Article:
Friday, May 28, 2004

Sudan: The Passion of the Present :

Sudan: The Passion of the Present :: "In Darfur, a region in southern Sudan approximately the size of Texas, over a million people are threatened with torture and death at the hands of marauding militia and a complicit government. Imagine parents forced to choose whether their children will be burned alive or shot to death. Imagine that in the very same month the world remembers the genocides of Cambodia and Rwanda, the unfolding news of another in Sudan is barely heard and largely ignored.
Genocide evokes not only the moral, but also, the legal responsibility of the world community. Under international agreement, a nation must intervene to stop a genocide when it is officially acknowledged. 'Officially' is the key word here. Though President Bush has publicly protested the ?atrocities? in Darfur and U.N. Secretary Kofi Annan has urged the international community to act, no nation has yet to officially acknowledge the truth: Sudan has become a bleeding ground of genocide. And in the void of our collective silence, the Sudanese government continues to act with brutal impunity.
Perpetrators of genocide do not want anyone watching. But individuals working in organizations such as Human Rights Watch, Amnesty International, GOAL, and Doctors without Borders are watching, and witnessing, and courageously standing up to care for victims of human rights violations. These individuals represent, for all of us, a personal capacity to bear witness to the passion of the present ? one candle lit against the darkness. However, before one can light a candle, someone has to strike a match. "



It really is a small world. I was reading a blog and I spotted a reference to Jim and Yuka. Jim is one of my many brothers. He is the one in Tokyo and it seems the writer had stayed at his place. JBOC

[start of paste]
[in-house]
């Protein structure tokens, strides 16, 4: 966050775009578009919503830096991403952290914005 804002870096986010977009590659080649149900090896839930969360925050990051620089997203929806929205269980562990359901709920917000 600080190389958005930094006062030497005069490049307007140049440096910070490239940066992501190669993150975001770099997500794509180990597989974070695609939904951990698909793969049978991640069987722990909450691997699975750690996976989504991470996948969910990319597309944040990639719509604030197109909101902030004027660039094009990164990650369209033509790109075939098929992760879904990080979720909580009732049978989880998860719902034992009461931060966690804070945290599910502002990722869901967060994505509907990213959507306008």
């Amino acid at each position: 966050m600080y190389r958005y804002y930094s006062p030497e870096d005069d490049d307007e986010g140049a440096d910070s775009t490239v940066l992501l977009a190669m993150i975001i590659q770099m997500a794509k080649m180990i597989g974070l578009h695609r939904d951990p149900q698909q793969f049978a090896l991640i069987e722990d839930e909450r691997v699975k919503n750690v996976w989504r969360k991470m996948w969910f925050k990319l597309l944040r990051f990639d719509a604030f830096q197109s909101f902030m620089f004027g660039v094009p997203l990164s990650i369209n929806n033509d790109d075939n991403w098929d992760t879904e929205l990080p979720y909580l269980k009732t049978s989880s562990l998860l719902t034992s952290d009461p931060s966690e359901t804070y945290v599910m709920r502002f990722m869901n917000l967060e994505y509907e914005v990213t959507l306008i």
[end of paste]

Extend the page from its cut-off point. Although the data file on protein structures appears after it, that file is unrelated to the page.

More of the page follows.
"The Katerine Thread
The next day, waking up on the futon I was sleeping on at Jim and Yuka's, I turn my head to see a stack of DVDs under the desk beside me. "

Seth's Blog - landing page

Seth's Blog:

For those of us with a website this is a good concept. How does our site look when someone visits. JBOC

"In 1995, I didn't believe in the Web. Didn't think it would beat the paid online services. Beginning in 1996, I started to come around.
Soon thereafter, I invented the term 'landing page' to describe the page you went to after clicking on a banner or a link (give me long enough and I'll take credit for inventing HTML too!). Anyway, at Yoyodyne my peers and I spent years pitching people on how to improve their landing pages. I still believe it is the single biggest flaw in web design.
Back then, we sketched out a device called the Yoyodyne Engine for Sales. The idea was an automated system that would test landing pages on the fly.
Today, I heard about Offermatica - Landing Page Optimization. I have no idea if it does what it appears to, but if it does, hooray. It only took seven years."